Over the last decade, I have worked with many successful long term real estate investors. They have different personalities, different professions and often employ different strategies. But they all have one critical thing in common:
Successful long term real estate investors possess the ability to quickly and accurately “size up” a potential deal.
If someone were to call you on the phone to offer you a potential real estate deal, would you know how to evaluate it quickly and accurately within 5 minutes?
If not, the technique I will share with you today will change that. It will allow you to analyze any long term real estate deal in 5 easy steps that fit in the back of an envelope.
The technique was developed by world-renowned Italian physicist Enrico Fermi. He created the world’s first nuclear reactor, has been called the “architect of the atomic bomb” and had a substantial role on the Manhattan project. So, in a nutshell a brilliant fellow. Fermi was known to use his technique to get quick and accurate answers to very complex physics problems on the back of an envelope. Today, I’ll show you how to use the same methodology, to solve a much easier problem: How to analyze a real estate deal in under 5 minutes on the back of an envelope.
Let’s dive right in. Someone calls you and tells you about a potential investment opportunity.
It’s a single family home that would make a great investment property – according to the caller. Here’s how you can run a back of the envelope analysis within 5 minutes.
Collect Information and/or Make Assumptions
To get started with the analysis you need 5 numbers that you can easily get by asking or making simple assumptions: A) Purchase price B) Monthly Rent C) Down Payment D) Loan Amount and terms and E) Monthly Payment. Let’s say you determine that the property is being sold for $170,000, would rent for $1700, you’d put 20% down, borrow $136,000 at 4.5% for 30 years and pay $689/mo.
Calculate key data
• Step 1: Calculate the annual rent – Monthly Rent x 12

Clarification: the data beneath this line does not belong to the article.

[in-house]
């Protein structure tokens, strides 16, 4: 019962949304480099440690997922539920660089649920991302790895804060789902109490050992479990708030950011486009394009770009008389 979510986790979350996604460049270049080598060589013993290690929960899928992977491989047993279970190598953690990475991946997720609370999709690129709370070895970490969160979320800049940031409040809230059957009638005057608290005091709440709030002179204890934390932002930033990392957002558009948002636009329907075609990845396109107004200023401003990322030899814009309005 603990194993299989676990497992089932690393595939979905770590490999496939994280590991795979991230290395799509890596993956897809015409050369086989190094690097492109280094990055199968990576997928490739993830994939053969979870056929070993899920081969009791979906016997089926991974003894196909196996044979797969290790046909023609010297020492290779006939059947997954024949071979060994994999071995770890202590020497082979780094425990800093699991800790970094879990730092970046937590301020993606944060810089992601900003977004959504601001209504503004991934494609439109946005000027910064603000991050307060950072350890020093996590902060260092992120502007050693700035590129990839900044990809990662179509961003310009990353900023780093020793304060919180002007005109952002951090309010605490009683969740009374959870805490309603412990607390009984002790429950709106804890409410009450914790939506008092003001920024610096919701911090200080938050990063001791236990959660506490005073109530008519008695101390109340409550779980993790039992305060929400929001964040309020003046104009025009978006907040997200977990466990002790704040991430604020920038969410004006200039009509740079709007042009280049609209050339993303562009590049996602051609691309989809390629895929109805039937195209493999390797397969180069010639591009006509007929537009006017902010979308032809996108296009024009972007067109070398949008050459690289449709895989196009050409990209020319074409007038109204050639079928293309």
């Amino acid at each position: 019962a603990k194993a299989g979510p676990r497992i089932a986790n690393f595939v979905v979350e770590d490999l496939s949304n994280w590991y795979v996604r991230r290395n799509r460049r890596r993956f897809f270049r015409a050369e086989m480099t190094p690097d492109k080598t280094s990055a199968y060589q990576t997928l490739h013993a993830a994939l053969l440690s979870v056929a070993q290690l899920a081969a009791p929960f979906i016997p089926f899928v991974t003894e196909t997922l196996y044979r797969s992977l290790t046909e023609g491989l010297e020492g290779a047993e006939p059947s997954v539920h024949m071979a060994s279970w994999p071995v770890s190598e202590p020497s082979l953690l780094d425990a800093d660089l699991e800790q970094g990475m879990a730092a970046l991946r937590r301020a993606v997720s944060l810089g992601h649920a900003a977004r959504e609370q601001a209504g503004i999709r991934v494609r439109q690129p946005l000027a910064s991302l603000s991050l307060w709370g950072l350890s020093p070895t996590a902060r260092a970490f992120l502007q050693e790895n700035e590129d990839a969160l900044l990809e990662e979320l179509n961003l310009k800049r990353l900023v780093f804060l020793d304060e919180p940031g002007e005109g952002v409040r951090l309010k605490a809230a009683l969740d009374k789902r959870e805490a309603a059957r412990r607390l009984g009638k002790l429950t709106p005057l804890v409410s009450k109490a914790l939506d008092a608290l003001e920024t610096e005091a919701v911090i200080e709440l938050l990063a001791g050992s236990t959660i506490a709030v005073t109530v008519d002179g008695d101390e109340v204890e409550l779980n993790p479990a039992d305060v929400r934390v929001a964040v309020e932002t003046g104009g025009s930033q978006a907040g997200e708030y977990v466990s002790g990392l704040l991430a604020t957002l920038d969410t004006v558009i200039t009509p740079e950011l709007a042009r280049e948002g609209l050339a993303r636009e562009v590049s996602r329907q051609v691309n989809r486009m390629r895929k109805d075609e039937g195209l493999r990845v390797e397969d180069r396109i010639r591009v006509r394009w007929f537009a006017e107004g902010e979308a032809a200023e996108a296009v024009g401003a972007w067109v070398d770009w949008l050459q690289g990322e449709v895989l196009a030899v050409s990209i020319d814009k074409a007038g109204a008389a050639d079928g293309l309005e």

• Step 2: Calculate cashflow before financing – Annual rent from Step 1 multiplied by 0.54 (operating expenses typically run about 46%)
• Step 3: Calculate the annual cost of financing – Monthly payment x 12
• Step 4: Calculate cashflow after financing – Cashflow before financing (Step 2) less Cost of Financing (Step 3)
Final Step – calculate critical metrics
There are three critical metrics that will tell you everything you need to determine if this is a good deal: Return on Assets, Cost of Financing and Return on Equity.
Return on Assets is calculated as the cashflow before financing (Step 2) divided by the price of the property. Another term for this metric is Capitalization or Cap Rate. It simply tells you the rate of return the property would produce if you owned it free and clear.
Cost of Financing is calculated as the annual cost of financing (Step 3) divided by the loan amount (your Assumptions). You would calculate this metric so you can compare it to the return on assets figure. If your return on assets is higher than your cost of financing that means you have positive leverage. Put a different way, you using the bank’s money to generate higher returns than what it cost you to obtain that money. You should avoid the opposite at all costs.
Finally, Return on Equity is calculated as the cashflow after financing (Step 4) divided by your down payment (your Assumptions). This metric tells you what your invested capital is earning. When you achieve positive leverage, your return on equity will be higher than your return on assets. Or put a different way, you are earning a higher return by using the bank’s money to finance part of the purchase.
The first time you do this analysis, it will take a little longer to complete until you get used to it. Afterward, it becomes second nature and a powerful skill to make you a better investor.
The technique is especially powerful, after you’ve run the initial analysis because it allows you to quickly evaluate potential scenarios (i.e sensitivity analysis). What if you paid $160,000 for the property instead – how would that impact your returns? What if the property rented for just $1600 instead? What if you could secure financing at lower interest rates?
Run the Fermi Technique and within 5 minutes you have critical information to make better investing decisions and make more money in the long term.
The Fermi Technique is an approximation method that provides some insight whether you should pursue any further, deeper analysis. It is NOT a substitute for the full fledged analysis that we discuss in How to property calculate the return on a long term investment.